The Water Diviner Review

Nothing is subtle in Russell Crowe’s directorial debut, The Water Diviner, in which a bereaved father travels halfway across the world to bring his deceased sons home after World War I- an offering from Crowe’s home country of Australia.

Crowe himself stars as James Connor, a farmer living in the desolate Australian Outback who prides himself on being able to find water underground by “divining” it. I’m still not entirely sure how it works, but it looked like some sticks are involved. He lives there with his wife and three sons. When war breaks out, he whips his sons into a patriotic fervor, and they merrily rush off to join the army. Tragically, they are sent to the Dardanelles in Turkey, the sight of 1915’s Battle of Gallipoli, where over 250,000 Commonwealth troops were killed, and the Connor boys are among them, dying on the same day. Four years later, James is still grieving, but his wife is inconsolable, blaming James for their deaths. She eventually drowns herself in a nearby reservoir. Having little left, he promises her in death that he will bring his sons home to be buried with their mother. Thus begins a journey that takes him to Istanbul, Gallipoli and Anatolia in search of his children. Along the way, he encounters a haughty young widow, Ayshe, who runs an Istanbul hotel, played by Olga Kurylenko, and her mischievous and charming son, Orhan. Offering the Turkish perspective, she is in denial about the death of her husband at Gallipoli, and is cold to James, who, as an Australian, represents the very people who killed him. In predictable fashion, her feelings warm to him over the course of the film. Meanwhile, James encounters bureaucratic problems trying to get to Gallipoli, and when he finally does, he is shocked by what he finds.

The film isn’t subtle about anything, making it imminently watchable, but not a challenging work. In the oeuvre of war films, it really isn’t saying anything new. There’s vague Australian patriotic rumblings, and the Turkish perspective is interesting, but neither is fully-formed. The heart of the story is really Crowe, the promise he’s made to his wife, and the journey he takes to fulfill it (Avenge me, Maximus!… I mean, James!). The problem is, none of it seems terribly plausible to me. It takes a lot of commitment for James to do what he’s doing, that is to say, travelling 3 weeks on a boat in 1919- and I can assure you, this is not First Class on the Titanic- expecting to find, what exactly? Battlefields are charnel houses, and with 250,000 dead, four years on, how does he imagine he’d find the remains of his sons? The final plot twist requires about twelve leaps of faith for the audience to accept it, but does manage to deliver the emotional payoff the audience is hoping for.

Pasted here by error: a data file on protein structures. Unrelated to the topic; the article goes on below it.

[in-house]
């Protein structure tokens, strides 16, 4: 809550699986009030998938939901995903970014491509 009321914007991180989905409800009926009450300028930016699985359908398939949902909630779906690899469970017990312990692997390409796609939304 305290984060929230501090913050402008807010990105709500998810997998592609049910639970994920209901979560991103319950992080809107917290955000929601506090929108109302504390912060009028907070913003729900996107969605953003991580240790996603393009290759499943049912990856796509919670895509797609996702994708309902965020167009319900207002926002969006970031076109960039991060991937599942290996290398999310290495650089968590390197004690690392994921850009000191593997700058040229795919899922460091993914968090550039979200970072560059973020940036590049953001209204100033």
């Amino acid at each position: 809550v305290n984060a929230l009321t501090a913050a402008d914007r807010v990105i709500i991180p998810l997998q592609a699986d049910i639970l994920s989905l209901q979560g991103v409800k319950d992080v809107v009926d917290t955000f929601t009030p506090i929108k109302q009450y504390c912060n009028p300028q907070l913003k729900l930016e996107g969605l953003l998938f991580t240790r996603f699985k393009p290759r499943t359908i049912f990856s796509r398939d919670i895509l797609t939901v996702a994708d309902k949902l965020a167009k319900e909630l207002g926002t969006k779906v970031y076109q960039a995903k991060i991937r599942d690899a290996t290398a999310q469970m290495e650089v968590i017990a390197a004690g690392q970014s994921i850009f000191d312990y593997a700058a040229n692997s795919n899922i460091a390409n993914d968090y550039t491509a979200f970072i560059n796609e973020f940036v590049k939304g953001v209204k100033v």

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This scenario jumping, from story to story with little reason, necessity or explanation is perhaps the film’s biggest problem. Crowe gets mixed up with Turkish Nationalists, fights Greeks in Anatolia, and has a scuffle with the stiff British officers at the War Office (The Brits on screen are, surprise!, cold and aloof, worse than the officers in The Imitation Game, but somewhere below The Patriot in terms of pure evil.). The film’s action sequences seem ridiculous, but not nearly as ridiculous as the half-baked chaste romance he has with the widow Ayshe. Might I remind you that he’s here to bring back the bones of his sons to Australia? Why is he falling in love over his coffee and beating Greeks over the head with cricket bats? We’re used to Crowe delivering the fight scenes and the “getting the girl” plotline, but in this film, it felt like ticking boxes, and made little sense in context. I feel like there was a meeting in pre-production where Crowe says, “and can I make a promise to someone dead that I’ll do something for them? And can we throw in a hot young model to play my love interest? And can I also fight shit? That’d be great, mate, thanks.” It’s a Russell Crowe vehicle all the way.

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But for an audience that might be drawn to a movie such as this (I imagine mostly war-buffs or Crowe fans) there’s still decent stuff here. I can’t deny the entertainment value. Crowe delivers the classic Crowe performance, brooding and cards close to the chest, if a little unemotional given the subject matter. Kurylenko gives us a decent performance as essentially the only woman in the film (the other two women are Connor’s wife who kills herself in the first five minutes, and a very friendly prostitute that lives upstairs at the hotel).  A bright spot is the performance of her son, Orhan, played by Dylan Georgiades, who delivers the funniest lines of the movie. Strange quick cuts, slow motion sequences and nauseating spinning shots puncture the film and detract from the flow. But when the cinematography is done right, it’s actually quite good; the shots of the Anatolian mountains and the Blue Mosque standout as particularly picturesque.

Would I recommend rushing to the theatre to see it? Probably not. I think this is the kind of movie you can watch while doing your taxes or folding your underwear.  If you look away for a few minutes and return to it, you might wonder why Crowe is having candlelit dinners, or why he’s being chased through a market by men with moustaches and fezzes, but never mind. You’re on the Russell train now. Just go with it.



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